Self-Concept and Self-Esteem Your self-concept is directly related to your self-esteem Self-esteem is the value or importance you place on yourself Self-esteem reflects how you feel about the picture you have of yourself in your mind People who have a positive self-concept have high self-esteem. People who dislike the picture of themselves struggle with low self- esteem. Self-esteem matters because it has a strong influence on your behavior and your well-being
Self-Concept and Self-Esteem High self-esteem generally leads to more responsible behavior It also gives you a positive outlook and enables you to make the best of your life “Optimism – A positive attitude can make the difference between giving up and achieving success. Count your blessings – not your misfortunes. Focus on the positive for a brighter outlook.”
Thinking Map Time! Create a bubble map in your notes In the center circle, write “Boost Your Self- Esteem” For each of the six steps listed below, add an example from your own life Learn to accept praise Focus on your strengths Learn from your mistakes Accept yourself as you are Use your strengths to help others Take responsibility for your own life
Realize Your Potential Potential is the capacity to develop, succeed or become something more than you are right now Suggestions for maximizing your potential: Set priorities Consider interests and activities Develop supportive friendships Avoid procrastination – the tendency to put off doing something until later Be health-smart Practice abstinence – the deliberate decision to avoid high- risk behaviors including sexual activity, tobacco, alcohol and other drugs.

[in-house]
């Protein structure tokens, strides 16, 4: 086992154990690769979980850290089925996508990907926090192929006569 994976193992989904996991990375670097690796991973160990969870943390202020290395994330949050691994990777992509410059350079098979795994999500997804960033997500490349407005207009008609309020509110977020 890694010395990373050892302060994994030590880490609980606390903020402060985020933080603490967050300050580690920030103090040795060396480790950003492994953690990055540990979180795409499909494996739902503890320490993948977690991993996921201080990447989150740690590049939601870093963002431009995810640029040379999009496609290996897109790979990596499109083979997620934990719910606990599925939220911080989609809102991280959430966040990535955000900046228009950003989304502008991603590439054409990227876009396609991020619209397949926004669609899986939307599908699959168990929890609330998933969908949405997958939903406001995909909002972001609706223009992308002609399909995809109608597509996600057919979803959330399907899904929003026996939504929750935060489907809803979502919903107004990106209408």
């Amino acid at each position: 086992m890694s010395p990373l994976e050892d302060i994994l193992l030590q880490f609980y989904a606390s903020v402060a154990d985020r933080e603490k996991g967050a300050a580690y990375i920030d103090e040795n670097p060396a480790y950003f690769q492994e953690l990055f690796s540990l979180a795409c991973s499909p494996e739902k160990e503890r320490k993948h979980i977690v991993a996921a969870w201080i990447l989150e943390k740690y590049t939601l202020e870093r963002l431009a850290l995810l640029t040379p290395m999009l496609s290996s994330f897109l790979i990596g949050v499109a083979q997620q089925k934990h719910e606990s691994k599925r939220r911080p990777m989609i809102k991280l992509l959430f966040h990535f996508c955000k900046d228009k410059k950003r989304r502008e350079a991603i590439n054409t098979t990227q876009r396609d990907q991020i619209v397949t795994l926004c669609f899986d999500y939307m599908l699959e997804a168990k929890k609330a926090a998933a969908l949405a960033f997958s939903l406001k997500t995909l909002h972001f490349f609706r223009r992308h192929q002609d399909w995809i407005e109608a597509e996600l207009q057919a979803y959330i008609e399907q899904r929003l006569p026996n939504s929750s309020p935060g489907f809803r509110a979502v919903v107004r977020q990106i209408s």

Personal Growth and Maturity Personal growth is learning and practicing new skills as you progress towards reaching your full potential Growth is a life-long process. You are never too old or too mature change and learn The desire to reach adulthood is a normal and important goal. But the real goal is to reach maturity. Maturity means reaching full-development – physically, emotionally, socially, intellectually and morally.
Make Positive Changes Some of life’s changes are quick and easy However, many changes are gradual, or taken one step at a time Change can involve difficult or simple things (like organizing your room or moving away from your friends and family for a job) The ability to make changes and adapt to change is an essential life skill
Barriers to Change Trying to make a positive change is not always easy. Barriers to change include Thinking you have to do it all by yourself Forgetting that change takes time Procrastinating In order to help overcome these barriers Make a plan for change Set goals Be accountable or responsible for your own actions and attitudes Identify a change you would like to make and a barrier that is prohibiting this change